When you see a Voice-over-IP (VoIP) phone system diagrammed out on paper, it looks great - either a hosted service or a self-hosted IPPBX (Internet Protocol Private Branch Exchange) connected to your data network with IP phones as end points. You may see a nice color drawing with a pretty blue line connecting each IP phone back to a network switch. It’s beautiful - on paper.
In real life,however, this is not how it always turns out. In the real world, that pretty blue line can be problematic. In the real world, existing phones run on voice grade cable and there may not be data grade cable in all the locations where an IP phone is needed. In the real world, voice grade cable services phones far beyond the 100m limitation of data cables. In the real world, there may not be AC power near the location of one of these problem phones and, in order to provision an IP phone, power and Ethernet need to be delivered over the existing voice cable. In the real world, customers may not have the budget to revamp their cable infrastructure to support VoIP phones.
For those of us living in the real world, there are three primary options for deploying VoIP in these challenging environments. The first and most obvious is to re-cable those problem locations, making them comply uniformly to the rest of your data cabling. While this may be the best, lowest cost option, there are many situations where this is not practical. Our company is located in New Mexico and some of our customers are located in historic adobe buildings in Santa Fe, or other old buildings that simply cannot accommodate cable additions. We have a customer with a 5-story walk-up in New York City. Running cable in that building could be extremely expensive and could involve code issues, inspections, etc.
VoIP Over Wi-Fi
The second option is to use wireless (as in Wi-Fi). Wireless can be a good solution in the right situations. There are many considerations to making wireless work for VoIP, like voice security, Quality of Service and voice traffic prioritization, seamless roaming, coverage holes etc. I plan to write a post about wireless VoIP soon, so watch for more on this subject later.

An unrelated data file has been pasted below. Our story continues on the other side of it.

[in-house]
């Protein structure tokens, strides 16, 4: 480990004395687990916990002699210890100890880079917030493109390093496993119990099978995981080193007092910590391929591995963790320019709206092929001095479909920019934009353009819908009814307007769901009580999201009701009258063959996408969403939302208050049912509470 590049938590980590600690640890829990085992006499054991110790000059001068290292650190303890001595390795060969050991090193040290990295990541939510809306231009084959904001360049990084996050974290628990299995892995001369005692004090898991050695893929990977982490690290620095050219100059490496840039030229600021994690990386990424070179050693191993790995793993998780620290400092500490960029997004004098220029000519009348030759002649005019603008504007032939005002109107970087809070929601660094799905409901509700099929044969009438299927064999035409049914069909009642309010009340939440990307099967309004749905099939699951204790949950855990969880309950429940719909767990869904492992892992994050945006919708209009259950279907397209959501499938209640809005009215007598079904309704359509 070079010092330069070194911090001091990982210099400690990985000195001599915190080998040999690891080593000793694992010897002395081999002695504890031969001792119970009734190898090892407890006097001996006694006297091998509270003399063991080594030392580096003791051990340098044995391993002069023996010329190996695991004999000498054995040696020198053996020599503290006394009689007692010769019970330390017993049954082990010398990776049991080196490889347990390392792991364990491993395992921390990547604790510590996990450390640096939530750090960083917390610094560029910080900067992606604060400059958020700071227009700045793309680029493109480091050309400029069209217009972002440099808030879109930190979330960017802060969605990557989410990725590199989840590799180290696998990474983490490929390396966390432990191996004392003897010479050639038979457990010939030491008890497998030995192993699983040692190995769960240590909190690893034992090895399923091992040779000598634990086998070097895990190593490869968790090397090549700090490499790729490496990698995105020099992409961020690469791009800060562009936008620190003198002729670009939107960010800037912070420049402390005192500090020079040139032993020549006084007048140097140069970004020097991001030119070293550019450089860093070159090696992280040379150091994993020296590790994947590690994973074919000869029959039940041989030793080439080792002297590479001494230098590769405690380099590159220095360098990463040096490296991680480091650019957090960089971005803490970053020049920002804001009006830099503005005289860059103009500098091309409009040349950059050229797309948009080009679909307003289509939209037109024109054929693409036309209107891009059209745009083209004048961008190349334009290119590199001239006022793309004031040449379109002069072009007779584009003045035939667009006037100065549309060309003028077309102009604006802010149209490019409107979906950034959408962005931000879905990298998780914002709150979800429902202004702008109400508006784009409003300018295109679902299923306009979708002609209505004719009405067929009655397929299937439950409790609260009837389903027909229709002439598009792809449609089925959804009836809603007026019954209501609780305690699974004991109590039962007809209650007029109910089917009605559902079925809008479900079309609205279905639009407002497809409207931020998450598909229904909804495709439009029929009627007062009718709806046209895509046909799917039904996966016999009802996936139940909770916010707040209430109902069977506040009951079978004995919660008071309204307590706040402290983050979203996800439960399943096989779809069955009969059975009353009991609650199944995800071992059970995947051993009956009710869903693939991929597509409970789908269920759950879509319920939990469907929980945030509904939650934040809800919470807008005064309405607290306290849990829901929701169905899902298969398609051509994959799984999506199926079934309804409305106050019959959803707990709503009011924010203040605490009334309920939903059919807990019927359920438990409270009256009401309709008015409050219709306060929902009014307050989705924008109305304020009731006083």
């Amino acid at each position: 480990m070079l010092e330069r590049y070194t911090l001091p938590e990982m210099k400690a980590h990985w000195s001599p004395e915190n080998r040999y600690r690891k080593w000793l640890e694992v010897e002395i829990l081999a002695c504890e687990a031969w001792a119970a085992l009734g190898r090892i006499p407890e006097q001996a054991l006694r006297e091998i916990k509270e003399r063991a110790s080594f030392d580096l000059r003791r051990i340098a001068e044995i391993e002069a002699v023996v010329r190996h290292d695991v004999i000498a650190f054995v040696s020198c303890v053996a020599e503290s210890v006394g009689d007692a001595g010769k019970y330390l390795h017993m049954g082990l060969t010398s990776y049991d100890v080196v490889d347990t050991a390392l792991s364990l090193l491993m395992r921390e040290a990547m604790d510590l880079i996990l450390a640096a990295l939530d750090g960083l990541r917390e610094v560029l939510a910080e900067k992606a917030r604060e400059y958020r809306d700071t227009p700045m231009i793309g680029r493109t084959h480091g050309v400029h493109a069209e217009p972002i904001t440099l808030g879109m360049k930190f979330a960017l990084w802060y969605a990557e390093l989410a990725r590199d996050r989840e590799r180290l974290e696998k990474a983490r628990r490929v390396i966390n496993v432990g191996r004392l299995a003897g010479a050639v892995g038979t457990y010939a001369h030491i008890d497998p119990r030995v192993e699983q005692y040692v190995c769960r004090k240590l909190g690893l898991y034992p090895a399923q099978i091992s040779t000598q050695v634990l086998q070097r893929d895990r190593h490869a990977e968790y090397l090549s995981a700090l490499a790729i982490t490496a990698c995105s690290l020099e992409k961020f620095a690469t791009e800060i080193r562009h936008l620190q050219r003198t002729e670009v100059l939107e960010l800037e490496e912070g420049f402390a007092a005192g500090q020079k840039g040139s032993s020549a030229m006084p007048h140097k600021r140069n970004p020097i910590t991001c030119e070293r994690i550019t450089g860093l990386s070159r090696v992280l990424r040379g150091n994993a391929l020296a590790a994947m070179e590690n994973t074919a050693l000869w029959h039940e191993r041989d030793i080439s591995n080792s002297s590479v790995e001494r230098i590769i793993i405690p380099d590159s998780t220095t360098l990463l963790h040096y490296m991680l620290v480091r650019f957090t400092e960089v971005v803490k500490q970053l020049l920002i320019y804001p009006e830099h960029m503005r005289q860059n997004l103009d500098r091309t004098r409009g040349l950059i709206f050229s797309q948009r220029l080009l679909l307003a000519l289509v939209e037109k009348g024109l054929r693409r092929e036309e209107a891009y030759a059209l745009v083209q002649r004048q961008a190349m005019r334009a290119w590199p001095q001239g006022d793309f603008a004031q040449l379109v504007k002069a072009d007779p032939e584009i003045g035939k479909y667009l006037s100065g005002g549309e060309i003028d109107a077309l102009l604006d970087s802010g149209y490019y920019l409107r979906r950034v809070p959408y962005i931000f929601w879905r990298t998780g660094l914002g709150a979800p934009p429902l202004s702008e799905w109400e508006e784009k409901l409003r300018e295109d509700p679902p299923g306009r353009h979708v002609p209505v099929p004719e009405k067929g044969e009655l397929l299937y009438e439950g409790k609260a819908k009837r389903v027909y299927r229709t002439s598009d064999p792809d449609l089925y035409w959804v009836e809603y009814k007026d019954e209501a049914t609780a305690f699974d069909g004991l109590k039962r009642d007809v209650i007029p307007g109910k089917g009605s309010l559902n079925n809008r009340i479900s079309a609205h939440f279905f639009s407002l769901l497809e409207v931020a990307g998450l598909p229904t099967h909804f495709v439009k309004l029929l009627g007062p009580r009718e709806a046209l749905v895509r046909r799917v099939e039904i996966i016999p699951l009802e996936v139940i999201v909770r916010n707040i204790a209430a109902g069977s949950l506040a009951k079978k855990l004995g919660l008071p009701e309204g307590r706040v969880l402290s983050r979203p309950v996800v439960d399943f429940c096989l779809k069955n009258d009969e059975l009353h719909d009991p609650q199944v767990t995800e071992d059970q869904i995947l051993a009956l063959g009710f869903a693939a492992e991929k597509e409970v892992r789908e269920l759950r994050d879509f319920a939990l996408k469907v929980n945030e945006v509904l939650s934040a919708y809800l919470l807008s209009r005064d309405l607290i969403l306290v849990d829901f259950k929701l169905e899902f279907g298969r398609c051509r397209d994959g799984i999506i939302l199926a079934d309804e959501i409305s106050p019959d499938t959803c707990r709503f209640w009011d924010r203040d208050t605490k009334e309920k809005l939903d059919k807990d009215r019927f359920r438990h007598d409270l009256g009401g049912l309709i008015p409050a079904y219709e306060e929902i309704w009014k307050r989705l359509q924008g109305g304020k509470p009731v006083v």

Long Reach Ethernet
But there is a third option - that of using other innovative solutions like the Phybridge UniPhyer and Adtran ActivReach. These are essentially data switches that can deliver Ethernet and power over a single pair of telephony-grade wire (24-26 AWG UTP). These solutions are designed to allow customers to transform their existing voice infrastructure into an IP path with power ideal for IP Telephony deployment. These devices use a technology called Long Reach Ethernet or LRE. LRE is similar to DSL and can run over voice-grade cable for long distances into the thousands of feet. By adding power to the cable pair as well, these vendors have developed a product they call PoLRE, for Power Over Long Reach Ethernet. There are some limitations to PoLRE, which I will discuss, but in the right situation, this can be the best, lowest cost alternative.
One of the advantages of the LRE switch approach is that it is simple and low-risk. Both of the previous options could have hidden costs and could take significant time to deploy. With LRE, you simply install the LRE switch, connect it to your existing voice cable and you are done. This could be an interim solution, say if you decide to delay re-cabling your building until a later date. It could also be a permanent solution.
Pushing the Limits
LRE has some limitations. Often, in a VoIP scenario, you will see PCs plugged into the phone. IP Phones have an internal Ethernet switch, allowing you to essentially “daisy chain” the PC and the phone together. The catch is that the uplink from the phone to the data switch has to have sufficient bandwidth to support both devices. Another way to say that is that both devices will share the available bandwidth on that uplink cable.
In the LRE case, bandwidth can be limited on the uplink, to the point where it is not feasible to run the PC on the same link. In this case, you have what is called a Parallel Voice Network (PVN). This may work, depending on your situation, especially if your PCs are already running wireless.
Are cable issues keeping you from migrating to VoIP? Does PoLRE make sense for you? Share your thoughts in the comments.